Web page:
Stratification economics is defined as a systemic and empirically grounded approach to addressing intergroup inequality. Stratification economics integrates economics, sociology and social psychology to distinctively analyze inequality across groups that are socially differentiated, be it by race, ethnicity, gender, caste, sexuality, religion or any other social differentiation.
In this radio interview, Andrew Sayer first outlines some features of neoliberalism and policies that are associated with it. Then a difference between wealth creation via investment and wealth extraction by means of lending money to those deprived of it or by acquiring property such as real estate or financial assets on the secondary market as absentee owner is established. In this context reference is made to J.A. Hobson's concept of "improperty." Finally, there are some words on the power dynamics associated with capitalism and its relation to climate change.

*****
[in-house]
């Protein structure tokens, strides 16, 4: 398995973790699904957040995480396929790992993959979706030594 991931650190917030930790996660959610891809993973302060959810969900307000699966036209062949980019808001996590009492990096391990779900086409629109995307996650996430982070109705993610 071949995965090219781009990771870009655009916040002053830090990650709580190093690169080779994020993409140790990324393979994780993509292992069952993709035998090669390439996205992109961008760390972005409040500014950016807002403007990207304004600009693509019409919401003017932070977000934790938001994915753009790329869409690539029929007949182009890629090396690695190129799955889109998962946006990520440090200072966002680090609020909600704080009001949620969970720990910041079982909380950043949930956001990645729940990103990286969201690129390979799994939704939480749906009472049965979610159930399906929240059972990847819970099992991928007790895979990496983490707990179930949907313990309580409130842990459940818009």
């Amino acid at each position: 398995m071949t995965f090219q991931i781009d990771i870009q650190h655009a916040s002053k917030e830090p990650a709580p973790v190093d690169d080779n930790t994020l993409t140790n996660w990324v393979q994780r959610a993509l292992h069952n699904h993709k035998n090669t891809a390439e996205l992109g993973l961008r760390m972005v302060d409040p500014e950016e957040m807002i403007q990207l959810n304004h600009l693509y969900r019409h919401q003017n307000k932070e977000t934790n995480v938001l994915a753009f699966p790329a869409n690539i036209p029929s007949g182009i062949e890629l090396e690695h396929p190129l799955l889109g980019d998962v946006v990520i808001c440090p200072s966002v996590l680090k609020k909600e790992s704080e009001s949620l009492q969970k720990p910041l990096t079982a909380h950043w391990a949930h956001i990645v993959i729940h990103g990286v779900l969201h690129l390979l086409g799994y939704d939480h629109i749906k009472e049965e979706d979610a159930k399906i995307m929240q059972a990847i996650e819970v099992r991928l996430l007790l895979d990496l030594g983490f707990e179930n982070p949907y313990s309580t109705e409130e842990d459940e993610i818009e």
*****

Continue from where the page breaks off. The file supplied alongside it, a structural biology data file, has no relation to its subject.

Galbraith first explores the social darwinism of Herbert Spencer and others that served as apology for the highly unequal distribution of wealth in the US at the end of the 19th century and naturalized differences in wealth by appealing to the concept of natural selection of the fittest. Then some instances of the unscrupulous business practices (i.e. robberies) of the American railroad tycoons and other business magnates are recounted. Lastly, Galbraith lines out some of the arguments of Thorstein Veblen, who delegitimized and ridiculed the business and leisure activities of the rich by putting them in the same category as predatory and ritualized practices of primitive or ancient societies.
In her short contribution, the author questions how the value of goods and services is shaped in current neoclassical teaching. She criticizes the principle of pricing based on marginal income. She discusses what can be called wealth generating, what kind of wealth we need and points out a lack of a value theory.